What made Dracula such a shock to fifties audiences, apart from the use of colour and more liberal use of gore, was directors Terence Fishers savy perception of the novels sexual undertones something he utilises in the film, portraying the Count as an irresistible sexual predator laviciously plundering virginal heroines who even though they are subconsciously repulsed by his advances are erotically charged by his ministrations.
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Most Recent Customer Reviews
5.0 out of 5 stars Very pleased with service Regards
I have been looking for this movie for some time. Very pleased with service
Published 20 days ago by Michael Mitchell
5.0 out of 5 stars Five Stars
Published 23 days ago by Angeleyes

DRACULA aka HORROR OF DRACULA is in my opinion the best adaption of Bram Stoker's novel, surpassing 1992's BRAM STOKER'S DRACULA by far. Read more
Published 2 months ago by Caligula II.
5.0 out of 5 stars i love it
many thanks for my dvd horror of dracula starring peter cushing and christoper lee this is a great classic horror
Published 2 months ago by Dean Evans
5.0 out of 5 stars Classic Horror
I find the classic horror films more realistic than the more recent films. Also am a great fan of Peter Cushing and Christopher Lee.
Published 4 months ago by Patricia Ann Ashton
5.0 out of 5 stars Dracula
The first and best of the Christopher Lee Dracula films. The only version which keeps reasonably close to Bram Stoker's book, which was a best seller from the time it was... Read more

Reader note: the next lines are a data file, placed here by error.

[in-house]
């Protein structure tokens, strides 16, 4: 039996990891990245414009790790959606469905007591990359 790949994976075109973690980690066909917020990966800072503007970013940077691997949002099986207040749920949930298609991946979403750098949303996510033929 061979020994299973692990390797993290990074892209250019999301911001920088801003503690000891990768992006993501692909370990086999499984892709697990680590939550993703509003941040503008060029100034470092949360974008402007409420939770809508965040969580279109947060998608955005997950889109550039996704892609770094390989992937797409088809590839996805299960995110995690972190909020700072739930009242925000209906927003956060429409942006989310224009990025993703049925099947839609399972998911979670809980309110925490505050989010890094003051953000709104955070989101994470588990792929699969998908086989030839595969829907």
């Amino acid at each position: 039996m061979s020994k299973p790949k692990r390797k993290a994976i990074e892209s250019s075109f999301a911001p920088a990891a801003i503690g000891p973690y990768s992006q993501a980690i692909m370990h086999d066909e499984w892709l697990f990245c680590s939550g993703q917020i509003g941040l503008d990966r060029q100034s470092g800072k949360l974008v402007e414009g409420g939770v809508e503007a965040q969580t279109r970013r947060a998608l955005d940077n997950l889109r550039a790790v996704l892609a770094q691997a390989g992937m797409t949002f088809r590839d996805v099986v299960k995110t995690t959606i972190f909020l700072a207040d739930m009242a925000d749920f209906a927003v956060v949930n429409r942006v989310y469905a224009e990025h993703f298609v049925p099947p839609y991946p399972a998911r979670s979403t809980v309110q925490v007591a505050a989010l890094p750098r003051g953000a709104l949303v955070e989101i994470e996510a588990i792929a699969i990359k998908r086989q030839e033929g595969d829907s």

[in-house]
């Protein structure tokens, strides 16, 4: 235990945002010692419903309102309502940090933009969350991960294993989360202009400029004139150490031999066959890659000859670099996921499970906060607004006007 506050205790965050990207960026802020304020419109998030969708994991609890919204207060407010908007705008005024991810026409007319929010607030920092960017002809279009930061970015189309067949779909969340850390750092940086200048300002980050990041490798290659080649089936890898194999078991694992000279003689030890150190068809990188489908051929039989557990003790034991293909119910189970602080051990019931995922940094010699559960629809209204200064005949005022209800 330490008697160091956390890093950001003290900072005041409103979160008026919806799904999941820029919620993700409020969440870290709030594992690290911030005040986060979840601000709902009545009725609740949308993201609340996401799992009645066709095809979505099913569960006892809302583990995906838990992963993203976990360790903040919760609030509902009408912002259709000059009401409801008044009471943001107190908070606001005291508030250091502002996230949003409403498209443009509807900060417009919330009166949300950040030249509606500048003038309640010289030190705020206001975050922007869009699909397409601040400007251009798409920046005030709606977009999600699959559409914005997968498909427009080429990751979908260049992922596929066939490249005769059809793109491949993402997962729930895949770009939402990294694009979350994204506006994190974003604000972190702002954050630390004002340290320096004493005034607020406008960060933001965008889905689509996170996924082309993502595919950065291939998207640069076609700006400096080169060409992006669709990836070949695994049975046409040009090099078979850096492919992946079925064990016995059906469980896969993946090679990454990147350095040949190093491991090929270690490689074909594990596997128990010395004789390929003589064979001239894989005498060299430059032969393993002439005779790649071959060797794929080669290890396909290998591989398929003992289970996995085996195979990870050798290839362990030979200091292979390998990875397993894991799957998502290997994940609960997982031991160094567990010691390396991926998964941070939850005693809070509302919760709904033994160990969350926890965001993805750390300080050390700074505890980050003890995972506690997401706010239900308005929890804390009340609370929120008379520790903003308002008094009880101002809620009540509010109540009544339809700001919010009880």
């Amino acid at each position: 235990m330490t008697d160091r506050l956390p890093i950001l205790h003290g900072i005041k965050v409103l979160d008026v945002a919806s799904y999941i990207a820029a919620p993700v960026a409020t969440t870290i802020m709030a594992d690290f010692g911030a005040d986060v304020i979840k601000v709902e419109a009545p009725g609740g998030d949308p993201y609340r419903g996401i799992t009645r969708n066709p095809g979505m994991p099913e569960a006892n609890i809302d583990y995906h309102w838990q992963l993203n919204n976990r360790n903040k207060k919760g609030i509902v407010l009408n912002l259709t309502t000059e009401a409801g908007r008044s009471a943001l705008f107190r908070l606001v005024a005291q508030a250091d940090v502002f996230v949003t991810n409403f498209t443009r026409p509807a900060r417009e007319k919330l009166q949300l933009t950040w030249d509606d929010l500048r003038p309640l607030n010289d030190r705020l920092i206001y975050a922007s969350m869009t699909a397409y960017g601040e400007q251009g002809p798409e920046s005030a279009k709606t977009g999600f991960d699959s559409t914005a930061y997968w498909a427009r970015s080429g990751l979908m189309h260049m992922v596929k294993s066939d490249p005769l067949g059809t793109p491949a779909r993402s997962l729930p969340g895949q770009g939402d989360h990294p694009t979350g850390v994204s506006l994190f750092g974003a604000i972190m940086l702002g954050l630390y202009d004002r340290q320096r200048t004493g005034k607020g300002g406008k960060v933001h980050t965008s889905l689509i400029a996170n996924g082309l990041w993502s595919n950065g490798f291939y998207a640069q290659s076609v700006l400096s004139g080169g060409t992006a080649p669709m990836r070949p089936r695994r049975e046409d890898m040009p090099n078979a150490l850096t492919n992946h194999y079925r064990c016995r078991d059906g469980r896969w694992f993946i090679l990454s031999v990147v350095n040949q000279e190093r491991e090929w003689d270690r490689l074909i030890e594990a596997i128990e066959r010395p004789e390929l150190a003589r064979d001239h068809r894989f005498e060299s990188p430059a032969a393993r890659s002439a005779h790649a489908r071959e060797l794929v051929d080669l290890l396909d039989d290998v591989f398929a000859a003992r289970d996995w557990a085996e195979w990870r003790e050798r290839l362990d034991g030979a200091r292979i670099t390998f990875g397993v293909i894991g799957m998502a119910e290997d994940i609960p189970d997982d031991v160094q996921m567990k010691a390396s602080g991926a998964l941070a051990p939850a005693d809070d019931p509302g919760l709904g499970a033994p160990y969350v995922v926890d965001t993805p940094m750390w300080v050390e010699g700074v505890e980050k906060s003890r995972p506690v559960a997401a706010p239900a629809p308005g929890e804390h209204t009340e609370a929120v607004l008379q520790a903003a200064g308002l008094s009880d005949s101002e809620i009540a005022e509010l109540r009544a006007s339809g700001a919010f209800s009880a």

Published 6 months ago by David John Isaac
4.0 out of 5 stars Shiverings down the back
I remember seeing this film when I was 17 years old.
At that age things make a huge impact. Off course I knew that vampires did not really exist, but started to look behind me... Read more
Published 6 months ago by GJ Veenbrink
2.0 out of 5 stars Cinematic imagination departs after Renfield's death. Thereafter,...
High praise for this film comes from Hammer fans deciding WHICH HAMMER VERSION to pick. I never saw any other Hammer films. Read more
Published 7 months ago by Ronald Haak
4.0 out of 5 stars Horror
An older movie, good for those who collect vampire movies. Christopher Lee at his best in a role wich hè outgrowed to play in even more gret movies.
Published 9 months ago by Luc Schevernels
5.0 out of 5 stars horror of dracula review.
i like the old hammer films i think chris lee is the best dracula this was the first dracula hammer movie
Published 9 months ago by john bell